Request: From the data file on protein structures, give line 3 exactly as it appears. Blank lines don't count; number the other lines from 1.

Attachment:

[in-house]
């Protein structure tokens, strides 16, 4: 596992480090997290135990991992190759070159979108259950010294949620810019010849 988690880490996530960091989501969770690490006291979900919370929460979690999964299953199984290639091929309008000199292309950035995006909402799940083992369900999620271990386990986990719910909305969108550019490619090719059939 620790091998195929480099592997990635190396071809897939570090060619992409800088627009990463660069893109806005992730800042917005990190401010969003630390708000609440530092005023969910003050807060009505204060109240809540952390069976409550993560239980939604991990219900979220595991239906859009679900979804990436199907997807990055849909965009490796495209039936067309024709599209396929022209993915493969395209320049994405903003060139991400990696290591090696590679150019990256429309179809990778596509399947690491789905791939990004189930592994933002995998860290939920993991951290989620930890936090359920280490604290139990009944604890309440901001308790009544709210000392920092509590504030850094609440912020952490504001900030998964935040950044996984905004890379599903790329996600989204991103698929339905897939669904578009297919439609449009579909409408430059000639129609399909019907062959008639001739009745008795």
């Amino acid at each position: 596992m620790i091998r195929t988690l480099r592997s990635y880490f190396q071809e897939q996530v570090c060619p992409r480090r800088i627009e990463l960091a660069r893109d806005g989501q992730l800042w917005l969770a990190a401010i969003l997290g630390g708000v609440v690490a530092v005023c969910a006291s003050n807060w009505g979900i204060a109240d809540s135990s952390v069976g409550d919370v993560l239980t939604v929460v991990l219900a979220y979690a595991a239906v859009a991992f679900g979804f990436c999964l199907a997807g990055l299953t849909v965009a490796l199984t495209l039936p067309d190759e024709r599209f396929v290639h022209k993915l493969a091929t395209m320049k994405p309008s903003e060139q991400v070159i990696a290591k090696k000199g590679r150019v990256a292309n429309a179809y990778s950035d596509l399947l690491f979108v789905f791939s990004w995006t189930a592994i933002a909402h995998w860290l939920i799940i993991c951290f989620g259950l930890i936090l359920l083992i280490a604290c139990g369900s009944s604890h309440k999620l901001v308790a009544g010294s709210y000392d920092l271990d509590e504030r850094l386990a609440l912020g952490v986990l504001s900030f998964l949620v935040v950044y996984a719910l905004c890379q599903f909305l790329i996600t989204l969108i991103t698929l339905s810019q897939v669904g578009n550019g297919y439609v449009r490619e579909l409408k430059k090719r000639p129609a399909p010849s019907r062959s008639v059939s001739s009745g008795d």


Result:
């Amino acid at each position: 596992m620790i091998r195929t988690l480099r592997s990635y880490f190396q071809e897939q996530v570090c060619p992409r480090r800088i627009e990463l960091a660069r893109d806005g989501q992730l800042w917005l969770a990190a401010i969003l997290g630390g708000v609440v690490a530092v005023c969910a006291s003050n807060w009505g979900i204060a109240d809540s135990s952390v069976g409550d919370v993560l239980t939604v929460v991990l219900a979220y979690a595991a239906v859009a991992f679900g979804f990436c999964l199907a997807g990055l299953t849909v965009a490796l199984t495209l039936p067309d190759e024709r599209f396929v290639h022209k993915l493969a091929t395209m320049k994405p309008s903003e060139q991400v070159i990696a290591k090696k000199g590679r150019v990256a292309n429309a179809y990778s950035d596509l399947l690491f979108v789905f791939s990004w995006t189930a592994i933002a909402h995998w860290l939920i799940i993991c951290f989620g259950l930890i936090l359920l083992i280490a604290c139990g369900s009944s604890h309440k999620l901001v308790a009544g010294s709210y000392d920092l271990d509590e504030r850094l386990a609440l912020g952490v986990l504001s900030f998964l949620v935040v950044y996984a719910l905004c890379q599903f909305l790329i996600t989204l969108i991103t698929l339905s810019q897939v669904g578009n550019g297919y439609v449009r490619e579909l409408k430059k090719r000639p129609a399909p010849s019907r062959s008639v059939s001739s009745g008795d």